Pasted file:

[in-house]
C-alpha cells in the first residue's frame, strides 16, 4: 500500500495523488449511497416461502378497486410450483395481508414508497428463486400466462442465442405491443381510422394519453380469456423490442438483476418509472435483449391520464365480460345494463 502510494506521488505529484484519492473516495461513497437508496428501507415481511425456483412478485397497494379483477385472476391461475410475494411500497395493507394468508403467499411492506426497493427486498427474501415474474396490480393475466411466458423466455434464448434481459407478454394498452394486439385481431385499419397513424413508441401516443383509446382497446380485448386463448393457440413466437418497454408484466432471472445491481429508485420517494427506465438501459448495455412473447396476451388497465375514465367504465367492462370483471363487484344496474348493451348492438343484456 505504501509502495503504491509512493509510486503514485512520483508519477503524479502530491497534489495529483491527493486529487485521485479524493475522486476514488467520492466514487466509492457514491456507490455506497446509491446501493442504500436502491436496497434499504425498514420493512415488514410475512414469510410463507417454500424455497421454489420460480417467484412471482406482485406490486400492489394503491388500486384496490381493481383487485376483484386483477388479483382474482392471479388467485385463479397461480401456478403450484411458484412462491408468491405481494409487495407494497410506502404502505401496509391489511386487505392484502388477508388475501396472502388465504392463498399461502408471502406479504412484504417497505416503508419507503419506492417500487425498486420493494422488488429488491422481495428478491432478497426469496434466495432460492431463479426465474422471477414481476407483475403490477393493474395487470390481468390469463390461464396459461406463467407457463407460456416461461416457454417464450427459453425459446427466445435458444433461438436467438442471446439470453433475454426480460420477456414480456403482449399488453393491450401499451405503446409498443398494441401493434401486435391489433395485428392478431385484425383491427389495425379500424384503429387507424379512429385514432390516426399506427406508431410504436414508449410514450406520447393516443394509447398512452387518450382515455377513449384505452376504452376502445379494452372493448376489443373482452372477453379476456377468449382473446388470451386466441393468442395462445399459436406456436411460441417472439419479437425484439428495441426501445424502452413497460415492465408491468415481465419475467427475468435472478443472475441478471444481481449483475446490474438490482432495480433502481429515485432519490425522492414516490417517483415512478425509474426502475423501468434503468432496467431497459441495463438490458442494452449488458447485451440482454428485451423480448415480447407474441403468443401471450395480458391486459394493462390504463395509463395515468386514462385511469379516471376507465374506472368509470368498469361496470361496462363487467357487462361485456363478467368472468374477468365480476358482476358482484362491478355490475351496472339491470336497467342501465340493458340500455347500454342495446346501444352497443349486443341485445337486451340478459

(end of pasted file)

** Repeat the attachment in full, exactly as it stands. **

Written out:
[in-house]
C-alpha cells in the first residue's frame, strides 16, 4: 500500500495523488449511497416461502378497486410450483395481508414508497428463486400466462442465442405491443381510422394519453380469456423490442438483476418509472435483449391520464365480460345494463 502510494506521488505529484484519492473516495461513497437508496428501507415481511425456483412478485397497494379483477385472476391461475410475494411500497395493507394468508403467499411492506426497493427486498427474501415474474396490480393475466411466458423466455434464448434481459407478454394498452394486439385481431385499419397513424413508441401516443383509446382497446380485448386463448393457440413466437418497454408484466432471472445491481429508485420517494427506465438501459448495455412473447396476451388497465375514465367504465367492462370483471363487484344496474348493451348492438343484456 505504501509502495503504491509512493509510486503514485512520483508519477503524479502530491497534489495529483491527493486529487485521485479524493475522486476514488467520492466514487466509492457514491456507490455506497446509491446501493442504500436502491436496497434499504425498514420493512415488514410475512414469510410463507417454500424455497421454489420460480417467484412471482406482485406490486400492489394503491388500486384496490381493481383487485376483484386483477388479483382474482392471479388467485385463479397461480401456478403450484411458484412462491408468491405481494409487495407494497410506502404502505401496509391489511386487505392484502388477508388475501396472502388465504392463498399461502408471502406479504412484504417497505416503508419507503419506492417500487425498486420493494422488488429488491422481495428478491432478497426469496434466495432460492431463479426465474422471477414481476407483475403490477393493474395487470390481468390469463390461464396459461406463467407457463407460456416461461416457454417464450427459453425459446427466445435458444433461438436467438442471446439470453433475454426480460420477456414480456403482449399488453393491450401499451405503446409498443398494441401493434401486435391489433395485428392478431385484425383491427389495425379500424384503429387507424379512429385514432390516426399506427406508431410504436414508449410514450406520447393516443394509447398512452387518450382515455377513449384505452376504452376502445379494452372493448376489443373482452372477453379476456377468449382473446388470451386466441393468442395462445399459436406456436411460441417472439419479437425484439428495441426501445424502452413497460415492465408491468415481465419475467427475468435472478443472475441478471444481481449483475446490474438490482432495480433502481429515485432519490425522492414516490417517483415512478425509474426502475423501468434503468432496467431497459441495463438490458442494452449488458447485451440482454428485451423480448415480447407474441403468443401471450395480458391486459394493462390504463395509463395515468386514462385511469379516471376507465374506472368509470368498469361496470361496462363487467357487462361485456363478467368472468374477468365480476358482476358482484362491478355490475351496472339491470336497467342501465340493458340500455347500454342495446346501444352497443349486443341485445337486451340478459